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As a young boy I would visit Gurudev Siddha Peeth with my mother and sister. I remember how, on so many occasions, I would arrive at the Ashram in the morning, and Gurumayi Chidvilasananda would be giving darshan in the courtyard. Her seat was just outside one of the walls of Baba Muktananda’s Samadhi Shrine.
The custom in India is that whatever your talent and ability is, you offer that to the Guru in appreciation for receiving the Guru’s blessings and teachings. Those who had musical aptitude would therefore offer to sing and play their instruments during darshan. There was an area in Guru Chowk designated specifically for them to make their musical offerings; it was near the murti of Bhagavan Nityananda, where he stands amidst the white jamun tree, the mango tree, and the ratarani vine—the night-blooming jasmine.
Often during darshan, these musicians would sing the songs of poet-saints to musical accompaniment. As soon as I put my foot inside the Ashram gate, I would hear the sweet strains of the melodies traveling through the air; I would be engulfed by the particles of dulcet sound. I felt so much joy. Just stepping into the Ashram put a spring in my step; and when I heard these sounds, I practically bounded toward Guru Chowk, where Gurumayi was giving darshan. My heart was filled with ecstasy.
By age six I had begun learning the tabla, and since I grew up listening to the Siddha Yoga namasankirtanas and svadhyaya, I had naturally imbibed much of the basic Siddha Yoga music repertoire. However, my experiences in Gurudev Siddha Peeth as a nine-, ten-, twelve-, fifteen-year-old were incredibly formative. I began offering music seva in the Ashram, playing tabla during the chanting saptahs that would take place on Siddha Yoga holidays. The afternoon and late-night shifts gave the young musicians a good opportunity to practice—there were fewer people there! We could play with abandon and not have to worry about hitting the wrong notes on the harmonium or running out of steam on the drums. Truly speaking, we had a field day, since no adults would come up to us telling us what to do or not to do.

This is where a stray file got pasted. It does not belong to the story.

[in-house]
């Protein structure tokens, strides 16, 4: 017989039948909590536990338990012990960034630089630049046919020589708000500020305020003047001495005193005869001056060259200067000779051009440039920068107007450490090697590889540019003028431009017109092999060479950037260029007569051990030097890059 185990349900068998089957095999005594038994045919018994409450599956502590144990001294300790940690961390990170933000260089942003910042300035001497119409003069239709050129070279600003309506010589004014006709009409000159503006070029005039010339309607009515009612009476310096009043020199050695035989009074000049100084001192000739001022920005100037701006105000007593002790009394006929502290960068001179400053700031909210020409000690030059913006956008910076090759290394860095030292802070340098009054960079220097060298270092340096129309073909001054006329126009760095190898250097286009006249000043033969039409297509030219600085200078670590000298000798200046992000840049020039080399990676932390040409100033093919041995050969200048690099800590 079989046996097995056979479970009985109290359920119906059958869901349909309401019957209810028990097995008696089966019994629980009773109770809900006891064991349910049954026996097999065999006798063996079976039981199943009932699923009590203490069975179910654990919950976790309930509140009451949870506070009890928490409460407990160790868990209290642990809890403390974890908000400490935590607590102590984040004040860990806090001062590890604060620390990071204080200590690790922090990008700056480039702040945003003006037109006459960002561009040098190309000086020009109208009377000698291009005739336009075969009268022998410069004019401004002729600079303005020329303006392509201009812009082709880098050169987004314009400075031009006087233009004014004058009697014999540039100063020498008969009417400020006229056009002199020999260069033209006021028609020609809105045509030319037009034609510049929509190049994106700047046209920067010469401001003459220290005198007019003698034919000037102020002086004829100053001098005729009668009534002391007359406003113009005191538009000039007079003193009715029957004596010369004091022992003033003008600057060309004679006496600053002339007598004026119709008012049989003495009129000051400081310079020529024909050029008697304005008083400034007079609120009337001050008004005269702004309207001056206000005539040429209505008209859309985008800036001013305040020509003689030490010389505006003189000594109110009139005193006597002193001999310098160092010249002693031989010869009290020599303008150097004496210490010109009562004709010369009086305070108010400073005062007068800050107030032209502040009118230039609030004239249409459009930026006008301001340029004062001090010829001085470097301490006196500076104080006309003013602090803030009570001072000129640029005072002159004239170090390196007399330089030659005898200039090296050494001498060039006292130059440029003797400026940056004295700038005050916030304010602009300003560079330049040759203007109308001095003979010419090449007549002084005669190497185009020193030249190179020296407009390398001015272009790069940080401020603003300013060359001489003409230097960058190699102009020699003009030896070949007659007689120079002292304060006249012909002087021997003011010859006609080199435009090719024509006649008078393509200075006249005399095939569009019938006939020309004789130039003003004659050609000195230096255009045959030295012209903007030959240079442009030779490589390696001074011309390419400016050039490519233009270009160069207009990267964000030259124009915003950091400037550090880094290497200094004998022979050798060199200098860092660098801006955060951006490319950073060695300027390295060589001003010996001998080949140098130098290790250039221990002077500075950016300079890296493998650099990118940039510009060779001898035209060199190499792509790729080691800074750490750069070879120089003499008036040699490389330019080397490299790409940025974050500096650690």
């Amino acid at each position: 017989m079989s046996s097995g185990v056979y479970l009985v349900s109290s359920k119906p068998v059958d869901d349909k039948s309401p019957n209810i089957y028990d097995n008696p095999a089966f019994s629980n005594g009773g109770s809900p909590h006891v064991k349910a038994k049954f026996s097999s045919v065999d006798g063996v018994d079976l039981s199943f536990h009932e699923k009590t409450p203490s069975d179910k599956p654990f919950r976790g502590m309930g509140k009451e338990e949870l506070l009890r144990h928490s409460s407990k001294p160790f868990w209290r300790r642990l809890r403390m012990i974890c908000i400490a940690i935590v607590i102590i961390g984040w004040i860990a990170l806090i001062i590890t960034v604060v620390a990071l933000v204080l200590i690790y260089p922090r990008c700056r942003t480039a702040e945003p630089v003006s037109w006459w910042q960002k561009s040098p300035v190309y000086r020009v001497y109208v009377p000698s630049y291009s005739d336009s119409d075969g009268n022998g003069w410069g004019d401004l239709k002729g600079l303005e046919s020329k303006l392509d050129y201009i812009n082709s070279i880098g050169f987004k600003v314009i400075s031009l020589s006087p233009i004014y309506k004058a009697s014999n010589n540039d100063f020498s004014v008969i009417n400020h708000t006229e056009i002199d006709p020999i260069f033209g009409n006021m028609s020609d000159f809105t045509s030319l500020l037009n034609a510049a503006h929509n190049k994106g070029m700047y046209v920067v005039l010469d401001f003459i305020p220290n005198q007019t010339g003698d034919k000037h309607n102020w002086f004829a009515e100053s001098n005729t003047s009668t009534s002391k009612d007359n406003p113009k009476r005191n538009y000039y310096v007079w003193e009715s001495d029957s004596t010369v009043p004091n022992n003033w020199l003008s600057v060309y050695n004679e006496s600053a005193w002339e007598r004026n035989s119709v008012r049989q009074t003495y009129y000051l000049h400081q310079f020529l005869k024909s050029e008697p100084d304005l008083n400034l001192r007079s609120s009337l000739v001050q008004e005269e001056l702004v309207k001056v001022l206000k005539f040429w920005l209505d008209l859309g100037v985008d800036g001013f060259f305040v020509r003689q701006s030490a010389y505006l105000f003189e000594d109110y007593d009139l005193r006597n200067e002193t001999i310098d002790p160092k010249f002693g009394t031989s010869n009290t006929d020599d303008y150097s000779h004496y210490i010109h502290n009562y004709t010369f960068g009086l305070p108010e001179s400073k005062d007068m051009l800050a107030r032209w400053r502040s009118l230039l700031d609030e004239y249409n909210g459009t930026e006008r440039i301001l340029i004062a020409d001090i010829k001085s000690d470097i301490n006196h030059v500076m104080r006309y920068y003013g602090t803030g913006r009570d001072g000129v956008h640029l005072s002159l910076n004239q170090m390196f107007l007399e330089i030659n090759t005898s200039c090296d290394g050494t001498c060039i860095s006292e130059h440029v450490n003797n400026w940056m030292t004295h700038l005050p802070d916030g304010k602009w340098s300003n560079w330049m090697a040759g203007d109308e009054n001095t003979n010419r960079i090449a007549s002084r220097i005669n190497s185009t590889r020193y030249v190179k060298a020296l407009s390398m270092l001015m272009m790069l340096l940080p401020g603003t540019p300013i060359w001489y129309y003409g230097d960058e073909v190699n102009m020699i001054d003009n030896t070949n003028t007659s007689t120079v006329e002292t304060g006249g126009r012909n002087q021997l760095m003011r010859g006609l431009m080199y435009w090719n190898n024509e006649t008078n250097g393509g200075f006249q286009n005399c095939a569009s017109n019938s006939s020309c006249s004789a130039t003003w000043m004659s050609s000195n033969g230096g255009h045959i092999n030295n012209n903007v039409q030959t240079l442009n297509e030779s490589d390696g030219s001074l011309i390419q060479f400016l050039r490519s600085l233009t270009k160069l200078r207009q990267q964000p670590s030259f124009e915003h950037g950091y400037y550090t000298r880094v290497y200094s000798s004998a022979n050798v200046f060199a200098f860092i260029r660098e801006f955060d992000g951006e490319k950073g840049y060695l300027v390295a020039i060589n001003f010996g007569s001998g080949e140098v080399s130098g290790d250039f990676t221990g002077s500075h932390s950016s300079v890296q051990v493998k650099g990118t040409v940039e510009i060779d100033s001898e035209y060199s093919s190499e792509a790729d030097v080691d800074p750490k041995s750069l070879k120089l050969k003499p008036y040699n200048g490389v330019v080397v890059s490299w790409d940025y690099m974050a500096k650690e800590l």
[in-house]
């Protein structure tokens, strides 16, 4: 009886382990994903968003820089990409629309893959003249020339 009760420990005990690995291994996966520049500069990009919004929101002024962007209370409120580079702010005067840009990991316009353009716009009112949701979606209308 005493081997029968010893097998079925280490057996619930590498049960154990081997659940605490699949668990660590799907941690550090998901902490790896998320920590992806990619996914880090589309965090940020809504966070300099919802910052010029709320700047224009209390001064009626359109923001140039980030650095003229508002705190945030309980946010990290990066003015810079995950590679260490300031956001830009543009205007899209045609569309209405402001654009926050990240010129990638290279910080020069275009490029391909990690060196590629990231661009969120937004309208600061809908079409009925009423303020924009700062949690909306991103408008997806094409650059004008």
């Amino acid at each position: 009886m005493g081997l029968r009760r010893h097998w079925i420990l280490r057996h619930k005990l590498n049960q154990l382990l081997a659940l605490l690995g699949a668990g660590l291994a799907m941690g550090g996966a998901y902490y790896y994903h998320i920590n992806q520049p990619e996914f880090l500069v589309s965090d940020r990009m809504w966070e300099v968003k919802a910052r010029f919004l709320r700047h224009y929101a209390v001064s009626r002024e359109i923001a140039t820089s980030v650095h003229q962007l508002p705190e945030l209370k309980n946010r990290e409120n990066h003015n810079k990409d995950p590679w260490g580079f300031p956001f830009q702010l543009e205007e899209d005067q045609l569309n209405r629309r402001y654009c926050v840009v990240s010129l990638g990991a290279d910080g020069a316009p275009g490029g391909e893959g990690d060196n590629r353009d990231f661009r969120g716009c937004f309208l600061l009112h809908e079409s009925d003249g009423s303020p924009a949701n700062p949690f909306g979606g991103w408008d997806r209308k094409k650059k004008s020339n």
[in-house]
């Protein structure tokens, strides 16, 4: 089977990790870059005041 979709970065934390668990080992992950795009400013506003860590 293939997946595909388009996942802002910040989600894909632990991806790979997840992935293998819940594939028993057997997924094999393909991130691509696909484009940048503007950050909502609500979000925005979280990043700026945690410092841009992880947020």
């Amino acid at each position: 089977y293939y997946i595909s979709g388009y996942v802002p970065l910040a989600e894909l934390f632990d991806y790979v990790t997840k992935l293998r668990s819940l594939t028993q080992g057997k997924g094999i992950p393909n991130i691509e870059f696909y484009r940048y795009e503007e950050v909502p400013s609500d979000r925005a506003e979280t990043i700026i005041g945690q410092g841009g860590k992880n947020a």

In 2000 and 2001, when Gurumayi visited Gurudev Siddha Peeth, I was twenty-five years old. Many of us who were in the Ashram decided to perform a “welcome” song for Gurumayi upon her arrival. I stepped in as the conductor of this performance—and I found, as I was conducting, that I had a natural aptitude for it!
It was also in the year 2000, just before her Teachings Visit to Gurudev Siddha Peeth, that Gurumayi initiated the first Premotsava Music Retreat in Shree Muktananda Ashram. The retreat prepared Siddha Yoga musicians to become custodians of Siddha Yoga music by learning and practicing the Siddha Yoga music principles. The directors of this retreat had also traveled to Gurudev Siddha Peeth to support the Teachings Visit, and when they saw me conducting the welcome song, they invited me to participate in a subsequent Premotsava Music Retreat and receive training from expert conductors. In this way, I too could become a Siddha Yoga music conductor.
It is therefore an honor for me to speak to you about one of the abhangas that I have had the great joy of listening to, playing, and conducting as a Siddha Yoga musician: “Je Je Ghadela Te Te Ghado.”
When I listen to and reflect on the words of this abhanga by the poet-saint Namdev Maharaj, what I immediately think is that this is a song of surrender—a song of joyous surrender. As a Maharashtrian, I find that it is a perfect song for Gudhi Padva, for our new year. Gudhi Padva is a time to look ahead, to renew and recommit to our intentions in light of all that the coming months will bring. Namdev Maharaj teaches that whatever happens, happens—and if we remain in touch with the heart, with the strength and conviction of the Self, then we can remain steady and, yes, even joyous in the face of whatever we encounter.